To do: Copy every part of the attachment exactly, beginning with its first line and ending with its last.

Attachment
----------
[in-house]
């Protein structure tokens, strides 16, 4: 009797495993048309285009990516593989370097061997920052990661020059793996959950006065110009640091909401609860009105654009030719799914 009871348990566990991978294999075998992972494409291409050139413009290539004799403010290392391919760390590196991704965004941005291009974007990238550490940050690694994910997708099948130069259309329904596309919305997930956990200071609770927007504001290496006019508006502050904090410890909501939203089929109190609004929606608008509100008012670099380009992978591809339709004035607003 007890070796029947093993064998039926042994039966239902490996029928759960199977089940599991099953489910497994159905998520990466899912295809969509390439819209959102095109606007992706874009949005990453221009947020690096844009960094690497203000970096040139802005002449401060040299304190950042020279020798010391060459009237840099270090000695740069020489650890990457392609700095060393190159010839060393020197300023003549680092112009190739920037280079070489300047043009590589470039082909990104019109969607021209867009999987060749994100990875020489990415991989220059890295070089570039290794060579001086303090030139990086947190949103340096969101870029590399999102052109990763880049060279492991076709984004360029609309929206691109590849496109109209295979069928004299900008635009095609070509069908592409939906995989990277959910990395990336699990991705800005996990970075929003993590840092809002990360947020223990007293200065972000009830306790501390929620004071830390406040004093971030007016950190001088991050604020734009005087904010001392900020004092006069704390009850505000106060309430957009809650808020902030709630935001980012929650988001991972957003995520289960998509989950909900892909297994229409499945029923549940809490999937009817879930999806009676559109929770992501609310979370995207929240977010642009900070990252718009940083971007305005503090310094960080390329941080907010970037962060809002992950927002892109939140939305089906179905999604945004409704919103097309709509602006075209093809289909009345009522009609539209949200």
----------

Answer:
[in-house]
């Protein structure tokens, strides 16, 4: 009797495993048309285009990516593989370097061997920052990661020059793996959950006065110009640091909401609860009105654009030719799914 009871348990566990991978294999075998992972494409291409050139413009290539004799403010290392391919760390590196991704965004941005291009974007990238550490940050690694994910997708099948130069259309329904596309919305997930956990200071609770927007504001290496006019508006502050904090410890909501939203089929109190609004929606608008509100008012670099380009992978591809339709004035607003 007890070796029947093993064998039926042994039966239902490996029928759960199977089940599991099953489910497994159905998520990466899912295809969509390439819209959102095109606007992706874009949005990453221009947020690096844009960094690497203000970096040139802005002449401060040299304190950042020279020798010391060459009237840099270090000695740069020489650890990457392609700095060393190159010839060393020197300023003549680092112009190739920037280079070489300047043009590589470039082909990104019109969607021209867009999987060749994100990875020489990415991989220059890295070089570039290794060579001086303090030139990086947190949103340096969101870029590399999102052109990763880049060279492991076709984004360029609309929206691109590849496109109209295979069928004299900008635009095609070509069908592409939906995989990277959910990395990336699990991705800005996990970075929003993590840092809002990360947020223990007293200065972000009830306790501390929620004071830390406040004093971030007016950190001088991050604020734009005087904010001392900020004092006069704390009850505000106060309430957009809650808020902030709630935001980012929650988001991972957003995520289960998509989950909900892909297994229409499945029923549940809490999937009817879930999806009676559109929770992501609310979370995207929240977010642009900070990252718009940083971007305005503090310094960080390329941080907010970037962060809002992950927002892109939140939305089906179905999604945004409704919103097309709509602006075209093809289909009345009522009609539209949200």